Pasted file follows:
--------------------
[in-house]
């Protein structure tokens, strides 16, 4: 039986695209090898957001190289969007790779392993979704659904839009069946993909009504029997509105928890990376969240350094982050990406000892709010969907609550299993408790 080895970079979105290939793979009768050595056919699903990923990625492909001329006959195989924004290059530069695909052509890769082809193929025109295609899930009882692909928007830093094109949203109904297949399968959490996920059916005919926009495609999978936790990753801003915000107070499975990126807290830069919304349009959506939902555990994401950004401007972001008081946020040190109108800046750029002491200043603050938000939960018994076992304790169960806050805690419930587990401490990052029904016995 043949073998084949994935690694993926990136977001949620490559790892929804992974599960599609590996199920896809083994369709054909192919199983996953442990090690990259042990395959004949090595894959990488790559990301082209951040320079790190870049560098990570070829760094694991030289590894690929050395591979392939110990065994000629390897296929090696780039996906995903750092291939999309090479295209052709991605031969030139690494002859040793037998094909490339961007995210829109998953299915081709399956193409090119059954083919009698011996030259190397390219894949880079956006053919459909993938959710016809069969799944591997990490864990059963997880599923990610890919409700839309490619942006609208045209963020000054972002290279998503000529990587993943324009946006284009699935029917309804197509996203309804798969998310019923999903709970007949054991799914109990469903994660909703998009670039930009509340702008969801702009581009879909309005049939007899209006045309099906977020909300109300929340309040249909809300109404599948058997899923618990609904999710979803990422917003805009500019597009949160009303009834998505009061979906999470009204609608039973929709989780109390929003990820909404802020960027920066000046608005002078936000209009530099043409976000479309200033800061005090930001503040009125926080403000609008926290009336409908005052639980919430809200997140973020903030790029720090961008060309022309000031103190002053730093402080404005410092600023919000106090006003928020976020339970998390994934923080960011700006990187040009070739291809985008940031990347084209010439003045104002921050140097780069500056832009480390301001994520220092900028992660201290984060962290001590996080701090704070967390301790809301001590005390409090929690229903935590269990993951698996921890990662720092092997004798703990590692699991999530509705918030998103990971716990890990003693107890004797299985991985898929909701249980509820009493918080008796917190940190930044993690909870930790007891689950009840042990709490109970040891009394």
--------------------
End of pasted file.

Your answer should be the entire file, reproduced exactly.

[in-house]
């Protein structure tokens, strides 16, 4: 039986695209090898957001190289969007790779392993979704659904839009069946993909009504029997509105928890990376969240350094982050990406000892709010969907609550299993408790 080895970079979105290939793979009768050595056919699903990923990625492909001329006959195989924004290059530069695909052509890769082809193929025109295609899930009882692909928007830093094109949203109904297949399968959490996920059916005919926009495609999978936790990753801003915000107070499975990126807290830069919304349009959506939902555990994401950004401007972001008081946020040190109108800046750029002491200043603050938000939960018994076992304790169960806050805690419930587990401490990052029904016995 043949073998084949994935690694993926990136977001949620490559790892929804992974599960599609590996199920896809083994369709054909192919199983996953442990090690990259042990395959004949090595894959990488790559990301082209951040320079790190870049560098990570070829760094694991030289590894690929050395591979392939110990065994000629390897296929090696780039996906995903750092291939999309090479295209052709991605031969030139690494002859040793037998094909490339961007995210829109998953299915081709399956193409090119059954083919009698011996030259190397390219894949880079956006053919459909993938959710016809069969799944591997990490864990059963997880599923990610890919409700839309490619942006609208045209963020000054972002290279998503000529990587993943324009946006284009699935029917309804197509996203309804798969998310019923999903709970007949054991799914109990469903994660909703998009670039930009509340702008969801702009581009879909309005049939007899209006045309099906977020909300109300929340309040249909809300109404599948058997899923618990609904999710979803990422917003805009500019597009949160009303009834998505009061979906999470009204609608039973929709989780109390929003990820909404802020960027920066000046608005002078936000209009530099043409976000479309200033800061005090930001503040009125926080403000609008926290009336409908005052639980919430809200997140973020903030790029720090961008060309022309000031103190002053730093402080404005410092600023919000106090006003928020976020339970998390994934923080960011700006990187040009070739291809985008940031990347084209010439003045104002921050140097780069500056832009480390301001994520220092900028992660201290984060962290001590996080701090704070967390301790809301001590005390409090929690229903935590269990993951698996921890990662720092092997004798703990590692699991999530509705918030998103990971716990890990003693107890004797299985991985898929909701249980509820009493918080008796917190940190930044993690909870930790007891689950009840042990709490109970040891009394």